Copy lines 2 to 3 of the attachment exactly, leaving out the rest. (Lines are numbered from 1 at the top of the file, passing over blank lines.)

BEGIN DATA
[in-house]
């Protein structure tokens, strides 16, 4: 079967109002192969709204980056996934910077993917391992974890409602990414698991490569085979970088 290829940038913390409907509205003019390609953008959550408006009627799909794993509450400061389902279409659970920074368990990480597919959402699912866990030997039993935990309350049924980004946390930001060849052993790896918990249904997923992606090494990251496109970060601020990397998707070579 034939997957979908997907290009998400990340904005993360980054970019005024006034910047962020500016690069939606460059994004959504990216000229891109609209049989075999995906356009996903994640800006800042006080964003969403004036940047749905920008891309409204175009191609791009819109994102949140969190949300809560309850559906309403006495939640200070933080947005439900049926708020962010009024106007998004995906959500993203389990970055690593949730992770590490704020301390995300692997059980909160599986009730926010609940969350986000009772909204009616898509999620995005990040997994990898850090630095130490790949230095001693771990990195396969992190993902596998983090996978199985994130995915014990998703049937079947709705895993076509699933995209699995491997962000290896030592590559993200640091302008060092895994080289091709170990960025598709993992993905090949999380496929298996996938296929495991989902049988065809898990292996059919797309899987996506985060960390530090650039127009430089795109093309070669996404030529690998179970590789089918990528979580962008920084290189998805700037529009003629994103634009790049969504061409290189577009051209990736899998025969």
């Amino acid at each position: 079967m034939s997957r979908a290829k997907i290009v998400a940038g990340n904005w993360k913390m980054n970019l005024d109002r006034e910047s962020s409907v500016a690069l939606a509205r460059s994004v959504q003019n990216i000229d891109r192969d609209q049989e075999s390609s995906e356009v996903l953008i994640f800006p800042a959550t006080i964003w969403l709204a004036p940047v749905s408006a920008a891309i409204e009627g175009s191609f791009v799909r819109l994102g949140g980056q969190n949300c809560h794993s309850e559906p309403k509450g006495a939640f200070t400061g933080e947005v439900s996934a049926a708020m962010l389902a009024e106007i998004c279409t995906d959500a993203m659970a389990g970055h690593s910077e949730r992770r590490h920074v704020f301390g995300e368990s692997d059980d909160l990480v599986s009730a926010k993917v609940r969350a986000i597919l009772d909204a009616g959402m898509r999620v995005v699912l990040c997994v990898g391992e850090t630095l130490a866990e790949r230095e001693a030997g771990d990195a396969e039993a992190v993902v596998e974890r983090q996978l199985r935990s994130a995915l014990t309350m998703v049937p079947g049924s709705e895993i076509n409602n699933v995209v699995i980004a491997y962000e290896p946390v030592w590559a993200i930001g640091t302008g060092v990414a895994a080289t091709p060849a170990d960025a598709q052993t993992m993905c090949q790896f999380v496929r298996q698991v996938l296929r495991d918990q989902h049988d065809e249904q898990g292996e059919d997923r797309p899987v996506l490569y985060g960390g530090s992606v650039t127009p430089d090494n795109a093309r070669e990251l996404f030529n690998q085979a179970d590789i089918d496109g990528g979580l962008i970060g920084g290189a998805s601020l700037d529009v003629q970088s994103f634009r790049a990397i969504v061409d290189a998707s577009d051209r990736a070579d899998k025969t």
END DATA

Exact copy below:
């Protein structure tokens, strides 16, 4: 079967109002192969709204980056996934910077993917391992974890409602990414698991490569085979970088 290829940038913390409907509205003019390609953008959550408006009627799909794993509450400061389902279409659970920074368990990480597919959402699912866990030997039993935990309350049924980004946390930001060849052993790896918990249904997923992606090494990251496109970060601020990397998707070579 034939997957979908997907290009998400990340904005993360980054970019005024006034910047962020500016690069939606460059994004959504990216000229891109609209049989075999995906356009996903994640800006800042006080964003969403004036940047749905920008891309409204175009191609791009819109994102949140969190949300809560309850559906309403006495939640200070933080947005439900049926708020962010009024106007998004995906959500993203389990970055690593949730992770590490704020301390995300692997059980909160599986009730926010609940969350986000009772909204009616898509999620995005990040997994990898850090630095130490790949230095001693771990990195396969992190993902596998983090996978199985994130995915014990998703049937079947709705895993076509699933995209699995491997962000290896030592590559993200640091302008060092895994080289091709170990960025598709993992993905090949999380496929298996996938296929495991989902049988065809898990292996059919797309899987996506985060960390530090650039127009430089795109093309070669996404030529690998179970590789089918990528979580962008920084290189998805700037529009003629994103634009790049969504061409290189577009051209990736899998025969």
């Amino acid at each position: 079967m034939s997957r979908a290829k997907i290009v998400a940038g990340n904005w993360k913390m980054n970019l005024d109002r006034e910047s962020s409907v500016a690069l939606a509205r460059s994004v959504q003019n990216i000229d891109r192969d609209q049989e075999s390609s995906e356009v996903l953008i994640f800006p800042a959550t006080i964003w969403l709204a004036p940047v749905s408006a920008a891309i409204e009627g175009s191609f791009v799909r819109l994102g949140g980056q969190n949300c809560h794993s309850e559906p309403k509450g006495a939640f200070t400061g933080e947005v439900s996934a049926a708020m962010l389902a009024e106007i998004c279409t995906d959500a993203m659970a389990g970055h690593s910077e949730r992770r590490h920074v704020f301390g995300e368990s692997d059980d909160l990480v599986s009730a926010k993917v609940r969350a986000i597919l009772d909204a009616g959402m898509r999620v995005v699912l990040c997994v990898g391992e850090t630095l130490a866990e790949r230095e001693a030997g771990d990195a396969e039993a992190v993902v596998e974890r983090q996978l199985r935990s994130a995915l014990t309350m998703v049937p079947g049924s709705e895993i076509n409602n699933v995209v699995i980004a491997y962000e290896p946390v030592w590559a993200i930001g640091t302008g060092v990414a895994a080289t091709p060849a170990d960025a598709q052993t993992m993905c090949q790896f999380v496929r298996q698991v996938l296929r495991d918990q989902h049988d065809e249904q898990g292996e059919d997923r797309p899987v996506l490569y985060g960390g530090s992606v650039t127009p430089d090494n795109a093309r070669e990251l996404f030529n690998q085979a179970d590789i089918d496109g990528g979580l962008i970060g920084g290189a998805s601020l700037d529009v003629q970088s994103f634009r790049a990397i969504v061409d290189a998707s577009d051209r990736a070579d899998k025969t």